Self-Defense Modes – Learning To Use One Of Your Body’s Own Instinctive Self-Defense Systems
To look around at what’s being offered in the way of self-defense training, it would appear that we have to conform to a set way of doing things, regardless of whether it feels natural to us or not. This so-called “conventional wisdom” is like saying that we should all be driving the same type of vehicle or living in the same style of home.
The reality of the human condition is that, we were born with, and have available at our disposal, several different modes of operation. While we generally don’t think of these things as such, they are just that…
…modes of operation.
And they determine how we think, feel, and even move our bodies.
Know what they are?
The “modes” that I’m talking about are…
…our emotions. Or more correctly stated…
…our emotional states.
One of the things that I talk about with friends, students, and seminar participants on a regular basis is this thing I call, “The Karate-Myth.”
Among other things, like the belief that just because someone wears a black belt around his or her waist means that they can defend themselves against a street fighter bent on unleashing Hell’s fury on them…
…the Karate-Myth also wrongfully misleads us into accepting the belief that there is one, best way – one best style – for defending ourselves. Which, of course, flies not only in the face of common-sense, but also in the face of scientific evidence about how human beings operate, develop, and move through the world.
The Base Emotional States As Modes For Effective Self-Defense
When we explore the idea of using our emotions as a foundation for self-defense training and action, we must first look at the base emotional states which combine to produce the myriad of “feelings” that we humans experience throughout the course of our days.
Simply speaking, there are four base modes or emotions from which all others spring. They include the feelings of -
1. Relaxed Stability - this can show up as confidence, and a sense of everything being okay.
2. Defensiveness - the feeling of being overwhelmed and the need for time, space, or shielding against the force being experienced.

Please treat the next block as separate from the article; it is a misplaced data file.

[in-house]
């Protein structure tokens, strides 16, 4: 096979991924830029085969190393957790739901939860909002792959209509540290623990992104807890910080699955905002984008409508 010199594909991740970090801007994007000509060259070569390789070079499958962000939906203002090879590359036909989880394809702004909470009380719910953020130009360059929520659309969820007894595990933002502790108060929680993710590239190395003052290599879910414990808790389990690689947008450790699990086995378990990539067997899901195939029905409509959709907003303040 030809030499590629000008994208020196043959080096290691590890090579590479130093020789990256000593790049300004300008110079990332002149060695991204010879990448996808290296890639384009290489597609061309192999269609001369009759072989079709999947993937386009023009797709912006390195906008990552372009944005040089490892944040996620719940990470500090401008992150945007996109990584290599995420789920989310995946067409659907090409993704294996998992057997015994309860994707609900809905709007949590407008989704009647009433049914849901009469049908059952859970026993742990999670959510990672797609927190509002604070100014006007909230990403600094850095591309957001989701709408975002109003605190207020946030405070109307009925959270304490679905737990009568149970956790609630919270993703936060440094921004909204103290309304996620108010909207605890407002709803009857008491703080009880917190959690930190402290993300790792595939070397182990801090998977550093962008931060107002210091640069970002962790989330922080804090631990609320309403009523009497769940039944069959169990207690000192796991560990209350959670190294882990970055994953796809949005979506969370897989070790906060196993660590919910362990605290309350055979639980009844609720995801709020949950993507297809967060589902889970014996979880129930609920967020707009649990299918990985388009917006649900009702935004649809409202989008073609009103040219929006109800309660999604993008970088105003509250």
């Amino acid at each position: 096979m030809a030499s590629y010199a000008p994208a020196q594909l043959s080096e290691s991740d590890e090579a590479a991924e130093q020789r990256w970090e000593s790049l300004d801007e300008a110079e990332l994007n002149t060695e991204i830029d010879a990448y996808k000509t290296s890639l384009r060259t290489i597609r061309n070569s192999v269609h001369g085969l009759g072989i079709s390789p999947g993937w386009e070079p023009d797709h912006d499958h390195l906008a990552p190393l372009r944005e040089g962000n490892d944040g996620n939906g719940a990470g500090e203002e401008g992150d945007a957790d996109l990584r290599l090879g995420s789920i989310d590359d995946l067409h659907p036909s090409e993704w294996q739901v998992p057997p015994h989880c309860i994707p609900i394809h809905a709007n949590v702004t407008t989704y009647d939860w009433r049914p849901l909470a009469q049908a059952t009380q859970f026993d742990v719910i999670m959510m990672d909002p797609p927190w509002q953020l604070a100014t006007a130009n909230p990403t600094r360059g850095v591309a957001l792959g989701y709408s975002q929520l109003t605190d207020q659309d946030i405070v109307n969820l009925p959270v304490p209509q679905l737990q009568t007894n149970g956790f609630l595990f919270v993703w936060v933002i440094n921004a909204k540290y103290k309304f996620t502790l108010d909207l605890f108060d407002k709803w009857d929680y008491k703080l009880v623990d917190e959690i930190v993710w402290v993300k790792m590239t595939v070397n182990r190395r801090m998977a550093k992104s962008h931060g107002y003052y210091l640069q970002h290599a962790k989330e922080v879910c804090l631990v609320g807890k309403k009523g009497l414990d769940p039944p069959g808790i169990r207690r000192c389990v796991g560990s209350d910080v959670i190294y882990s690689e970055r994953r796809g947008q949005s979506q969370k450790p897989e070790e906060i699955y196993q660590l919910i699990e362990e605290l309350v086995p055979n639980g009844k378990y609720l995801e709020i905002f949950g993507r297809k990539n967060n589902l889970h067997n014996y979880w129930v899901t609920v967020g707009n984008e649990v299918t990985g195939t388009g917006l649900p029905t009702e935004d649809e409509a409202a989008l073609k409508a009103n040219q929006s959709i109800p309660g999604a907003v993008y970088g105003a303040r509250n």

3. Aggressiveness - which is not necessarily destructive but, is the direct, commitment to either engage or escape from a situation quickly.
4. Evasiveness - that feeling of avoidance, and not wanting to be involved in the situation that is taking place.
These states can be seen in the conventional “fight, flight, or freeze” model often discussed in martial arts and self-defense classes. With the addition of the “relaxed” mode discussed earlier, we can see that our options are really reduced to the ideas of:
Escaping from a situation , or…
Engaging to shut a problem down
Ignoring or controlling things from a position of commanding presence.
Each of us could be said to have our own “natural” state where we find ourselves most often, but the reality is that every one of us goes through each of these states throughout our day. As we go through different types of situations, deal with different problems, tasks, and people, and work to maintain a state of equilibrium and a general sense of well-being, our states change based on how each situation makes us feel and how we normally think about them.
Sounds kind of weird for an article on self-defense, doesn’t it?
Nonetheless, we humans are wired for survival. We have been since the dawn of time.
We are also capable of modifying and adapting in ways that best suit our needs – thereby favoring certain parts of our wiring and choosing to avoid others.
But we cannot avoid the fact that we “ARE” emotional creatures and therefor operate in one or another emotional state, regardless of what we’re doing. We may learn best by doing something, then using our brains to understand it, before coming to have an emotional reaction that causes us to favor, dislike, or not really care one way or the other…
…but in the real world, when stress is applied and we feel threatened…
…we operate in exactly the opposite manner.
We first react under one of the emotional states (fight, flee, or hold our ground), then, based on what we think we know and what we think we can do, we go into action.
This is a very different model for learning and applying self-defense action than you might be used to, but contrary to “the way things have always been done,” it’s a model based on scientific truth…
…not tradition or style.
And learning to use your body’s own natural defense systems, like your emotional states, also allows you to tap into your evolutionary tools for survival to more easily and more effectively protect yourself should the need arise.
And who doesn’t want easy?!
Do you want to be able to defend and survive a real street self defense attack? Do you want to know how to have just the right technique for the attack that’s happening, and be able to defend yourself successfully against a violent attacker who’s throwing anything he wants? Well, you can. How? By learning what it’s like inside of a real attack, and developing the skills necessary to handle a variety of self defense situations.
Jeffrey M. Miller is an internationally recognized self protection expert and the creator of the unique, <B>EDR: Non-Martial Arts Defensive Training Program.</B> Each month, he shares his 30+ years of real-world study, training, and experience to help literally thousands of students from all over the world, to be more safe and secure in Today’s often dangerous world. Jeff says, <I>”If you really want to be able to protect yourself, then I can teach you the critical skills you’ll need to defend and survive an attack against any attacker – <U>guaranteed</U>!</I>